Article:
Cytometric techniques are presently utilized in many biomedical and cell oriented disciplines. The non destructive flow or image analysis of specific biochemical processes in individual viable or fixed cells within a heterogeneous environment i.e. in the presence of other cell types, adds fundamentally new possibilities to characterize the structural and functional mecha-nisms of growth, differentiation, death or malignant transformation of cells.

Cytometry initially started as a tool for the determination of DNA, volume, area or light scatter distributions of cells, but is rapidly growing into a potent strategy for the simultaneous, multiparametric and direct analysis of biochemical processes in cellular systems or organs. Since abnormal biochemical processes are the cause of disease, cytometric analysis is conceptually closer to patho-biochemical processes than the biochemical analysis of humoural body fluids like blood, serum plasma, urine or cerebrospinal fluid which only indirectly reflect cellular changes.

Today's cytometric approach to pathological states is necessarily multidisciplinary with input from general biochemistry, molecular biology, immunology, cell physiology, genetics, informatics or engineering, for example.

Due to the fast expansion of cytometric disciplines, certain peculiarities have developed in its world wide organization over the years.

The initial European effort was centred mainly on DNA cytometry by microscopy or by the Phywe ICP11 and ICP22 Impulzytophotometer instruments developed by W.Göhde in Münster. Without a firm organization, a core group of scientists organized memorable meetings in Heidelberg, Münster, Vienna, Voss and Rome between 1973 and 1980.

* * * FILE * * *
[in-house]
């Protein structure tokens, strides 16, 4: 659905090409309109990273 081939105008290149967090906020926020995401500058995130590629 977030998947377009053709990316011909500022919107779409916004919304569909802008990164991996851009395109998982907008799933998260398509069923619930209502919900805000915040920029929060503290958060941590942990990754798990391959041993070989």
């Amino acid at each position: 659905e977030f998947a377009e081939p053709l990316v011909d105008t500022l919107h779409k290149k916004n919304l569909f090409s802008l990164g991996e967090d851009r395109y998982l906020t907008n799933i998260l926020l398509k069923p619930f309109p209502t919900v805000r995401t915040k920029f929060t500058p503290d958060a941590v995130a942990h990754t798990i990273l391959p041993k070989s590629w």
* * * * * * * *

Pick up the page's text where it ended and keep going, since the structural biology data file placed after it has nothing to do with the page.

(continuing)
The development of electrical cell counters by W. Coulter, of fluorescence activated cell counters by L. Kamentsky (Ortho Cytofluorograph), of preparative cell sorters in the Los Alamos, Livermore and Stanford laboratories by a variety of scientists and of several automated image analyzers for blood and other cells, encouraged the American Engineering Foundation, represented by the late S. Cole, to organize a series of 7 equally memorable meetings in Asilomer and Pensacola in the USA and in Schloss Elmau (Germany) between 1971 and 1989.

In 1979, the approximately 150-200 scientists on a world scale decided to jointly found the Society for Analytical Cytometry (SAC) in order to strengthen the further development of cytometry. The SAC journal, Cytometry, started in 1980. SAC was renamed the International Society for Analytic Cytology (ISAC) in 1990 too emphasize the international character of the society. A Clinical Division with a publication section in Cytometry was established in 1993 and this Clinical Communication in Cytometry (CCC) is edited in conjunction with the Charleston Clinical Application of Cytometry group as part of Cytometry since 1994 to cope with clinical manuscript submissions.

The rapid and world wide installation in the 80s of many new flow cytometers, especially in hospitals, and the development of new conventional confocal and laser scanning microscopes created an enormous boost for scientific work in many basic research and clinical disciplines. This generated an increasing demand for training, quality control, method and software development.

As a consequence, national societies emerged in many European countries as well as Japan, China and Australia The foundation of the regionally active European Society for Analytical Cellular Pathology (ESACP) in 1986 was initiated mainly by image analysis and the clinically oriented Concerted Action for Automated Cytometry (CAAC) of the European Economic Community (EEC). The journal Analytical Cellular Pathology (ACP) started in 1989 and from its beginning was focused on clinical aspects of image and flow cytometry.

The present organization of cytometry into so many different societies may at first glance seem like a throwback to historical particularism. Although nationally successful, unnecessary information lags have become increasingly apparent. But seen positively, these many, very active societies are, with proper contact, carriers of an enormous world wide creativity and innovation potential.